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Doing My Part to Keep American Jobs in America, One Telemarketer at a Time

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One thing you can say about winter in a summer seasonal business like ours is that there are plenty of hours in the day for mindless diversion. Winter is the prime time for our high school and college students to bone up on their homework. Come mid-terms, they should all be taking home As. It’s a great season to while your day away on Facebook or power shop on Upromise. I like to stick my nose into a bright and cheery seed catalog and dream about spring while shivering in my parka with a space heater blowing full blast under my desk while I wait for my Microsoft keyboard to thaw enough so that I can successfully type an “@” sign.

I have recently embarked on a new pursuit, one that keeps me hilariously entertained and occupied for a good part of the day. This activity, my fellow Americans, is giving telemarketers a hard time.

Telemarketing blitzes come and go. Sometimes every other call is a telemarketer, and other times we can go a few days without a pitch for web hosting or to check out some rival company’s phone service. We seemed to get a lot of calls during the last two weeks of December, mostly from so-called police and fire departments looking for a handout. Yes, I check every one. (Maybe it just seems that way because business sucked those two weeks. Calls from bona fide customers were down 50%.) I’m quite telemarketer-savvy. I can tell by the ring when a call is a customer or an annoyance. Caller ID helps too. I have sharp enough hearing that I can determine the size of the boiler room by the number of key clicks I hear in the background.

“No” is a mainstay word in my vocabulary. It’s likely the first word I uttered, and I used it to no end with my children. It will no doubt be the last word I’ll say. My “nos” reverberate when I pronounce them and rarely am I challenged. I am the Terminatrix in the realm of slick and persistent salesmen. If I want to buy something, I know how and where to find you. Until then, don’t bug me.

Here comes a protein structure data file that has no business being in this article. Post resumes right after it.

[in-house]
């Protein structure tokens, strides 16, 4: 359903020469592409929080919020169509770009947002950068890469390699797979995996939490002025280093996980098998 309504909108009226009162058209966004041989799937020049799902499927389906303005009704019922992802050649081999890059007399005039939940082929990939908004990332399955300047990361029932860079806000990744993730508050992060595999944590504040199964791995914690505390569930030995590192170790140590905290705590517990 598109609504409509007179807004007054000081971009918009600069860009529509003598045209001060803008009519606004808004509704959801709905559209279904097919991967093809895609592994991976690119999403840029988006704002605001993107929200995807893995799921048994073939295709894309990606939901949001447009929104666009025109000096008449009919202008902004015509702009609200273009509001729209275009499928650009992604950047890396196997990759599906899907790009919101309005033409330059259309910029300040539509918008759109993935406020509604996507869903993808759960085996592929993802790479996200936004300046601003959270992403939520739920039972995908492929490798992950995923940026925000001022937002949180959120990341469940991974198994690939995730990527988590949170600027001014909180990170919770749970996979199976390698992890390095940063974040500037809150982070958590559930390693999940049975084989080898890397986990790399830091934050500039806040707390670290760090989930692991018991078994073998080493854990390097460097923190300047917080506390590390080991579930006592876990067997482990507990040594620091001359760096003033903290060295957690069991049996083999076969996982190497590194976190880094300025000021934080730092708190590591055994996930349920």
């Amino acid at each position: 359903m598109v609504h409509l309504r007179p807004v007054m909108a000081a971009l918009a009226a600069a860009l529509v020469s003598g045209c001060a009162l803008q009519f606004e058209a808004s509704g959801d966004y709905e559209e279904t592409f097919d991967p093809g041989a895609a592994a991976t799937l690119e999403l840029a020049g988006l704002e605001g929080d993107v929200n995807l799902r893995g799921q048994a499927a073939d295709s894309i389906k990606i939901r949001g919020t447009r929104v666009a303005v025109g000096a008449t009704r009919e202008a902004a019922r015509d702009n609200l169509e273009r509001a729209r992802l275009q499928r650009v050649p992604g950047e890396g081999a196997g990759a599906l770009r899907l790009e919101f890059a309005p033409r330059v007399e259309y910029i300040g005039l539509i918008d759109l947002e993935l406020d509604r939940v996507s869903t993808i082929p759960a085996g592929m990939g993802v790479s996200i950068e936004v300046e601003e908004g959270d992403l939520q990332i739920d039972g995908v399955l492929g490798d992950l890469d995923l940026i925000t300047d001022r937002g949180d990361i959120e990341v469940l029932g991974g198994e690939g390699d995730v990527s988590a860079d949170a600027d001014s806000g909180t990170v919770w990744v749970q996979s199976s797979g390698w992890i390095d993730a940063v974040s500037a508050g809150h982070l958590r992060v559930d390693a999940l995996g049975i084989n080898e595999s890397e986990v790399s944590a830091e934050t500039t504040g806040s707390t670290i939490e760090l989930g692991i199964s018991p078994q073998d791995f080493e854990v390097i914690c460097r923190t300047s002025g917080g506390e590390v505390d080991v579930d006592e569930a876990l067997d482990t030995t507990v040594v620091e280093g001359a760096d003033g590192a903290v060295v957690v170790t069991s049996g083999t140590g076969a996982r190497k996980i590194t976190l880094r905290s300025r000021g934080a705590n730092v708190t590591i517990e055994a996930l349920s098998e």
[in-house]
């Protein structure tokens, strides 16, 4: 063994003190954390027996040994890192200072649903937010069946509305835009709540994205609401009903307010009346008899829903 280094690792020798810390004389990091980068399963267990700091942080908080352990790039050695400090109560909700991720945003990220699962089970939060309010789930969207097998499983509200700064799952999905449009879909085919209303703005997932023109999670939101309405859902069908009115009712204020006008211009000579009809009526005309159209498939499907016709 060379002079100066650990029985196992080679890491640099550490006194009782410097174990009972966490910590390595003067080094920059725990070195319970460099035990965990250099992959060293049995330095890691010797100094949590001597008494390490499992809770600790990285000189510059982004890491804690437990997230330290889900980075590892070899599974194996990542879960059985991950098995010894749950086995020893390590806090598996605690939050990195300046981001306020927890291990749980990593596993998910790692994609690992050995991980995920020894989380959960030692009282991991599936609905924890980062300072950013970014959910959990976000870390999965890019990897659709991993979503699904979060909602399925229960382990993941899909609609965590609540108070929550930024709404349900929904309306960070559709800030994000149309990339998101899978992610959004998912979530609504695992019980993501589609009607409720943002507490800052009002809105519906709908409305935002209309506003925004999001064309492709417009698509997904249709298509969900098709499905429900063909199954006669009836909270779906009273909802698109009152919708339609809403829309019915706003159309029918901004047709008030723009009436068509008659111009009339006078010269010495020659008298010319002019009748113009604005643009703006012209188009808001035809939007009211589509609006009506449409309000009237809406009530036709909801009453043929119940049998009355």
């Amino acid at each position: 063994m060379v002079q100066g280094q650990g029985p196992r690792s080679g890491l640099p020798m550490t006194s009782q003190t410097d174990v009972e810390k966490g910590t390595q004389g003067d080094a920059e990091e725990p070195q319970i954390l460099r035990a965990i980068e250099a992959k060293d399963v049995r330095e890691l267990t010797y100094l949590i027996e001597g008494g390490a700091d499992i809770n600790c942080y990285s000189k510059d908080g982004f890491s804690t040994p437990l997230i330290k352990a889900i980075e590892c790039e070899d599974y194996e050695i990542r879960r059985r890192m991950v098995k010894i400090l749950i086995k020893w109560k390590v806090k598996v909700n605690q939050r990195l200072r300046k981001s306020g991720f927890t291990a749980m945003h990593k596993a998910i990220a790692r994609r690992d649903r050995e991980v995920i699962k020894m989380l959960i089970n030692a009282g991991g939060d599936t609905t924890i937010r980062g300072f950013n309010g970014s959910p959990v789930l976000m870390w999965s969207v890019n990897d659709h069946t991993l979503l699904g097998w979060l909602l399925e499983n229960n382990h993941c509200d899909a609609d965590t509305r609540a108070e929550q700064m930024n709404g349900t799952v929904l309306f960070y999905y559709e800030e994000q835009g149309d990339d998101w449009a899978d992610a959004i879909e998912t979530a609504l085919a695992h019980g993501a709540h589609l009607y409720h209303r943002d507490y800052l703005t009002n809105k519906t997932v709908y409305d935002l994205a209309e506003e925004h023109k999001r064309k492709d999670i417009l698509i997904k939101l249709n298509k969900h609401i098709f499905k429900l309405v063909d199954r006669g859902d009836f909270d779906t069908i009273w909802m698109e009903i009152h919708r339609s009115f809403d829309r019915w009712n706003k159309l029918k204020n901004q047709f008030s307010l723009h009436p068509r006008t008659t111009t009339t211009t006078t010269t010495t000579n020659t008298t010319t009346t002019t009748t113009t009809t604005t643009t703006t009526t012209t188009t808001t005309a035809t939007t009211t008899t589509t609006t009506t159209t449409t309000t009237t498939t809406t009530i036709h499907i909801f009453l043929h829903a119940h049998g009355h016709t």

I don’t fault telemarketers for having a sleazy job just one rung up from politician. A person has to work at something for a living. Back in my days as a University of Minnesota college student, I once applied at the Minneapolis Time-Life office for the purpose of pitching cookbooks. I was informed that I didn’t have what it takes to be a telemarketer. That was fine by me, because the workers there didn’t look very happy.

I don’t know if any of you have noticed this, but these days many telemarketers have heavy accents. They are named Sally or Joe, but have a difficult time speaking coherent English sentences. This intrigued me, so I set out on a mission to learn who these people were and where they were calling from.
“So, Sally. What city are you calling from?” “What time is it there?” “Do you have any brothers or sisters?” “What company are you working for?” “Where’s your company located?” “What are you wearing?” “What did you have for dinner?” “What’s your weather like there?”

What I learned was that many telemarketers will hang up on you without answering. (Note to AT&T and HP: that is so rude!) A “Joe” actually stayed on the line with me for a couple of minutes. He informed me that he was calling from Asia (Duh? Do you think so?) and gave me the local time before we were disconnected.

It is alarming to me that the oft-scorned telemarketing biz has followed manufacturing to the far reaches of Asia. What next? No wonder unemployment here in Michigan is an astounding 15%!

The people of this country must unite! The only way to bring back these jobs to the USA is to continue to grill foreign telemarketers like chopped meat on a spit! We must then turn them over and grill them again.